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Here is a volume which may well serve as a model for gynecologic textbooks of the future. From the beginning the reader realizes that the author is drawing on his mature experience and an intimate knowledge of the literature, and not on hearsay and hand-me-downs. He has succeeded in covering the essentials of gynecologic knowledge concisely and adequately. His long experience as a clinician has enabled him to compile his book with a fine sense of proportion; for example, thirty-eight pages are given to gonorrhea, three pages to endometritis. Only the section on urology in gynecology seems unduly condensed. The writing is excellent, always clear, often elegant. It is easy and pleasant reading. The best American opinion has been summarized with almost no personal bias. Yet Dr. Curtis has retained his own voice and in many places has gracefully disagreed with the consensus. In each such instance he has taken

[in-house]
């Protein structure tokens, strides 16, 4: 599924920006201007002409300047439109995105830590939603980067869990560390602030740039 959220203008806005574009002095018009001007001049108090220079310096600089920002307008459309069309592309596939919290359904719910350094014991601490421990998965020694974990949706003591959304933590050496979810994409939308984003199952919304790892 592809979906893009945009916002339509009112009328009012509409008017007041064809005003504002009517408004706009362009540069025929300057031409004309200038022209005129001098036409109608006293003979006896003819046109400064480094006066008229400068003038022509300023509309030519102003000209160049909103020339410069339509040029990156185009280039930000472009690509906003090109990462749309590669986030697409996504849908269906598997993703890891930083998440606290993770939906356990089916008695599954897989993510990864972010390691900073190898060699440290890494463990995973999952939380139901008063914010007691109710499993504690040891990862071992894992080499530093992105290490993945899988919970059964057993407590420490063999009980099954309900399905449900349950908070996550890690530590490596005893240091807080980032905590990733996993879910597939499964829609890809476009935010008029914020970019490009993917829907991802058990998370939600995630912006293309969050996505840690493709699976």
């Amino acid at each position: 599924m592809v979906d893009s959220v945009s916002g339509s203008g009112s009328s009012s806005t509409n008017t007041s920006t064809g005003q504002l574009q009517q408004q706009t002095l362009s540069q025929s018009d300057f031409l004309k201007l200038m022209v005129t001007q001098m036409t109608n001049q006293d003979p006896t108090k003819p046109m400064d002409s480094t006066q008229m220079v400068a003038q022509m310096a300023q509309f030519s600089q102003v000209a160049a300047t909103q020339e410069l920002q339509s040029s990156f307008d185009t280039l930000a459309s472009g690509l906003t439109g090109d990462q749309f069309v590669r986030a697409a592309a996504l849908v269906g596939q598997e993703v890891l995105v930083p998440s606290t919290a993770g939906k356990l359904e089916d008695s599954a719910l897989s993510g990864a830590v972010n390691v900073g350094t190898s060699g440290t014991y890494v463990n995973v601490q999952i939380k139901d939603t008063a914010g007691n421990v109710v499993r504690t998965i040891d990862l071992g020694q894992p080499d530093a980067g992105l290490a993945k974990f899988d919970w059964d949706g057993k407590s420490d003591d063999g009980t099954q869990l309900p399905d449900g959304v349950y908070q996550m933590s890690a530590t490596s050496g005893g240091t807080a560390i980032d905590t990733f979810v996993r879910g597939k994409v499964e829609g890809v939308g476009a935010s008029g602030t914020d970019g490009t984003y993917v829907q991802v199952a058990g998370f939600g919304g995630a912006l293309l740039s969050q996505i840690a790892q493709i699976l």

A Textbook of Gynecology. JAMA. 1938;111(17):1588. doi:10.1001/jama.1938.02790430072026
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